by Phil Ambroziak

The proper recognition may have been a long time coming, but the Métis National Council and federal government have not overlooked the contributions made by Métis veterans during the Second World War.

Recently, veteran Donald Russell Linklater received an official thank you along with $20,000 as part of the $30 million Métis Veterans Recognition Payment Contribution Agreement reached between the federal government and the MNC last September. At the same time, an apology was issued by Prime Minister Justin Trudeau for the injustices Métis veterans faced upon returning home to Canada.

While Linklater, from Manitoba, is the latest Métis veteran to be recognized, he was certainly not the first. A number of veterans across Canada have already been acknowledged through the agreement, including the near 100-year-old Louis Roy of Beauval.

“Louis Roy is one of the last few remaining Second World War veterans and, if I understand, he could be among the last two in Saskatchewan,” commented Beauval mayor Nick Daigneault. “Louis is a staple person to this community as a very well respected elder. We’ve done our best to honour his presence and contribution to the community during our Remembrance Day ceremonies annually.”

Roy was born in Ile-a-la Crosse Aug. 2, 1920 to Elie Roy and Eliza Corrigal. He was raised near Ile-a-la Crosse, in a small bay known as Wishahk. His family lived off the land by trapping and fishing. In 1931, at age 11, Roy was sent to the boarding school in Ile-a-la Crosse. He learned to speak a bit of English and French, but his mother tongue remained Cree and he continues to speak it fluently to this day.

When his father passed away in the winter of 1932, Roy and his family relocated to Beauval. He enlisted in the Canadian Armed Forces Feb. 25, 1942. He was 22 years old and took basic training in Saskatoon. Afterward, he was sent to Winnipeg where he finished his advanced training. Once completed, he went by train to Halifax and boarded a ship to Europe.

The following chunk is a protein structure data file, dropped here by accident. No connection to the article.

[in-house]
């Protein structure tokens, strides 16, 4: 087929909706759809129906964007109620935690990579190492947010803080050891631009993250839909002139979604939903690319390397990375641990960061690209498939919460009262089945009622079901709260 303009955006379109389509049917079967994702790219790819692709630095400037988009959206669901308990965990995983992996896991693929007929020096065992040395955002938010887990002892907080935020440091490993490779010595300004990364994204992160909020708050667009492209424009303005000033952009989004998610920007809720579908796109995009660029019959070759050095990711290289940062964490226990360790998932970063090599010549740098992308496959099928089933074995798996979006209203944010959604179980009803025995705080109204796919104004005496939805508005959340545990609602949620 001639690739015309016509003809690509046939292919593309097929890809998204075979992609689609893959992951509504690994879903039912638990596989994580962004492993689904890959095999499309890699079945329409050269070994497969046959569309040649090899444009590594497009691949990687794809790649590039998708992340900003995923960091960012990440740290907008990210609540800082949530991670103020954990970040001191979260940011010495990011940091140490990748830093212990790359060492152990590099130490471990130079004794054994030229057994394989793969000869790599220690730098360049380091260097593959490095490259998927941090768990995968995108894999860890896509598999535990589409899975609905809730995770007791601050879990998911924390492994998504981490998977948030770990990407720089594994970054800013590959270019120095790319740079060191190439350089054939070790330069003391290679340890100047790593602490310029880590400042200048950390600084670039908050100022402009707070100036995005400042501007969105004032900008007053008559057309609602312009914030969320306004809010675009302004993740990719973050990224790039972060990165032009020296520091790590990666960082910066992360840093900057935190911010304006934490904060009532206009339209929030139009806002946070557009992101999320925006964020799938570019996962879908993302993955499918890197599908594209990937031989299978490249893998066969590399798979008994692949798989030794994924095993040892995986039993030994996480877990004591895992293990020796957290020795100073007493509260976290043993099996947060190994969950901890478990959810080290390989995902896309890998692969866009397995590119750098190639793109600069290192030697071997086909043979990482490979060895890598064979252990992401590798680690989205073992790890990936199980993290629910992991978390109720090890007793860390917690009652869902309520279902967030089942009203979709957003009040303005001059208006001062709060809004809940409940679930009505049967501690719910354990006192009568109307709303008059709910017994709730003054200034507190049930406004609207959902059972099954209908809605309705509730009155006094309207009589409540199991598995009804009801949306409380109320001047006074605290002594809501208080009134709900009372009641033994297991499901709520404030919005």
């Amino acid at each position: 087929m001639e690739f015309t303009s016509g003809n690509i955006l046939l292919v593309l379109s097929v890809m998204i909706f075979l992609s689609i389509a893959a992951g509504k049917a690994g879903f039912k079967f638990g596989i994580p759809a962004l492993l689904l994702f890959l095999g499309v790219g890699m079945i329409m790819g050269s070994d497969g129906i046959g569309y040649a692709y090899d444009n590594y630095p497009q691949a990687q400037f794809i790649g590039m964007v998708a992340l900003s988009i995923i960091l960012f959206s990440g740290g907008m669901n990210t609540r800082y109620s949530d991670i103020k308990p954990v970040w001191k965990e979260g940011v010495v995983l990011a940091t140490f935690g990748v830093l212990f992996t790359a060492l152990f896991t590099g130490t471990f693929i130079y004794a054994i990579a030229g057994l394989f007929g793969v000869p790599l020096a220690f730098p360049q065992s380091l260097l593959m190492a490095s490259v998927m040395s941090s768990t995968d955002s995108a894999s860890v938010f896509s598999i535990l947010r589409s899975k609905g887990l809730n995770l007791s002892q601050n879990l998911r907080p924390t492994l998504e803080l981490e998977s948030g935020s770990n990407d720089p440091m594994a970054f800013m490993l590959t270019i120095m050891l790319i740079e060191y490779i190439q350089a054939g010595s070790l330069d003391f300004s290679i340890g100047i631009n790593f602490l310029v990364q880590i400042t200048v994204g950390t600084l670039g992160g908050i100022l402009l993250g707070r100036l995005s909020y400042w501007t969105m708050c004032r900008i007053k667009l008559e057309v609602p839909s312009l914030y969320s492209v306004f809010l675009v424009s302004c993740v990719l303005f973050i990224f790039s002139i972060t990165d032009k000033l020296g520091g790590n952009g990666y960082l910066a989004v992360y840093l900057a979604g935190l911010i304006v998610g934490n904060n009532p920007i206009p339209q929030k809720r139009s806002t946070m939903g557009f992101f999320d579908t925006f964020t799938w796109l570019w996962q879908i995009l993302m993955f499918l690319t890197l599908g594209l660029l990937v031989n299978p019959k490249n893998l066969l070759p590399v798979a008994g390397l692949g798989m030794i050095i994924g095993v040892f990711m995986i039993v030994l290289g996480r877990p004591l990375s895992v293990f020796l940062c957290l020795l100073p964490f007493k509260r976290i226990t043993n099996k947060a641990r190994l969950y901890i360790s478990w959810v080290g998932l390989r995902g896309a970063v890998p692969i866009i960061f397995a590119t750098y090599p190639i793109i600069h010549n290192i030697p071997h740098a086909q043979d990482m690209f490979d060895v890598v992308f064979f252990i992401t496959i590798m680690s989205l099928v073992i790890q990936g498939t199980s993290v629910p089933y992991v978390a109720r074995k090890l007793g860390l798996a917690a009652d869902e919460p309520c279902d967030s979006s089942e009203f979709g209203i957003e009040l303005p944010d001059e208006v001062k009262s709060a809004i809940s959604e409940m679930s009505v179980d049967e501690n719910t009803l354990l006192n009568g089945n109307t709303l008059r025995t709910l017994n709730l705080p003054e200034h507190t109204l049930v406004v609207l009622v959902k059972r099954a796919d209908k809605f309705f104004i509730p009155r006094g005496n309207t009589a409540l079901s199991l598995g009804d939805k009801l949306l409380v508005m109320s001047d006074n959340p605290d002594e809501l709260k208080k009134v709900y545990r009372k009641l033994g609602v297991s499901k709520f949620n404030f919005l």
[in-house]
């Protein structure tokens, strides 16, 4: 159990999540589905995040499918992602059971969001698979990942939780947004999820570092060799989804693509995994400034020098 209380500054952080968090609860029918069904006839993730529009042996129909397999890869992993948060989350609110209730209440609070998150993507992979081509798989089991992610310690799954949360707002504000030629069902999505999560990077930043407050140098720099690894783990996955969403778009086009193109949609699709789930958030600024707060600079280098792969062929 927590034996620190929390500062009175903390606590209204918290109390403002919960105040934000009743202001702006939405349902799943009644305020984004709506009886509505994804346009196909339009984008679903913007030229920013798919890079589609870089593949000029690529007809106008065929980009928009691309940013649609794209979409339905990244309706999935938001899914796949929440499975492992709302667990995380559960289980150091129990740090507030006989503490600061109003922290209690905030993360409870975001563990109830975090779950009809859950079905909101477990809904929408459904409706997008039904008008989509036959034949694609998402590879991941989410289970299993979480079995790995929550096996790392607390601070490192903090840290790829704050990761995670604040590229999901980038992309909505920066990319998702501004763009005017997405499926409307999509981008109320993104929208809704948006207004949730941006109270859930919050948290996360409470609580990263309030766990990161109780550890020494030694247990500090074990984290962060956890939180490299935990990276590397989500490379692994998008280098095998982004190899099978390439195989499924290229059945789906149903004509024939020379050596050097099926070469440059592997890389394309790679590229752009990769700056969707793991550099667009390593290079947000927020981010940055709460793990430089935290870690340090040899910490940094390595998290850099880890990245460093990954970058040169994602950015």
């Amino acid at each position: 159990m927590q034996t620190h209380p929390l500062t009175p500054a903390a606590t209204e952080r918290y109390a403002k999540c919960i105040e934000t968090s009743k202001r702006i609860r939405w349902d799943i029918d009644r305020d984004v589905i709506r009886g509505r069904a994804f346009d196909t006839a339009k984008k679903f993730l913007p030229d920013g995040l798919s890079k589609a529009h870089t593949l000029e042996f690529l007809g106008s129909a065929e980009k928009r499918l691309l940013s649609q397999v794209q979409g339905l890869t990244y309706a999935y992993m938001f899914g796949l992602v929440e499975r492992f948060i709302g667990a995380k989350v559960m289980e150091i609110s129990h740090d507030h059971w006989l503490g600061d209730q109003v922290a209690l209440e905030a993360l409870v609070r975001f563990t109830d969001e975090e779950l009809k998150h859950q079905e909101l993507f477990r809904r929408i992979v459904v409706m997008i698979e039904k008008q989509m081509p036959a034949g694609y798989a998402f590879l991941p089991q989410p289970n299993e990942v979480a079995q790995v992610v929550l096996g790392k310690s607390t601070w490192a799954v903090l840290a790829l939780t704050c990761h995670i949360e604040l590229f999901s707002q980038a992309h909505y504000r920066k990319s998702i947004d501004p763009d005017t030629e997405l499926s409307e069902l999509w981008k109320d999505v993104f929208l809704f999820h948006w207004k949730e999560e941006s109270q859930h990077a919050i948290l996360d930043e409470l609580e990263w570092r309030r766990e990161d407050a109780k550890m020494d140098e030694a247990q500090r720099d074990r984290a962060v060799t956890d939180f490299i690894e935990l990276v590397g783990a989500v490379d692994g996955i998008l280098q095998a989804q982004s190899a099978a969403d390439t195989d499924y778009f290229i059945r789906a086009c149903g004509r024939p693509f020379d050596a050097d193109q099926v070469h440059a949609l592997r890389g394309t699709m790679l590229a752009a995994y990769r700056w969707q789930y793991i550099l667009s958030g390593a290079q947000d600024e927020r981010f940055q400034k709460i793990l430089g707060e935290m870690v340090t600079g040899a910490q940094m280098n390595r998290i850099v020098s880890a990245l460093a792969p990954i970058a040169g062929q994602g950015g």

Roy arrived in Glasgow, Scotland and was then sent by train to the south coast of England before eventually being transferred to Dover where he performed guard duty for a year-and-a-half. He was later sent back to Glasgow where he boarded another ship. He was not told where he was going until the third day when he learned Italy was the destination. It took nine days to get there.

From Scotland, he travelled to Ireland, Spain, Portugal and then through the channel of Africa entering the Mediterranean Sea and on to Algeria. From there, they went to Sicily and finally crossed to the south side point of Italy. For the next two months, Roy actively fought on the front lines. The Canadians fought in central Italy while the Americans fought on the left side and the British on the right. They pushed hard night and day, fighting off their enemies. They reached central Italy, but did not advance any further, as fresh units were sent in instead.

When the war ended, Roy returned to Beauval where he took up trapping and fishing. He later married, raised a family and established a homestead along the Beaver River.

“We recognize not only Louis’ contributions to our country through his service in the war, but he chose to stay here and raise his family here,” Daigneault continued. “Many of his children and children’s children have planted roots here and are involved in various roles in the community.”

Among Roy’s 10 children is his eldest, daughter Alma Roy. She said the recognition her father and other Métis veterans are now receiving is long overdue.

“As far back as I can remember, my gather always spoke about the war,” Alma Roy said. “I know it affected him immensely, but throughout his entire life he was always a hard worker. He’ll be 100 years old this year and is just such an amazing person. As I said, this is long overdue and I am so glad people are now being made aware of the contributions Métis people made during the war.”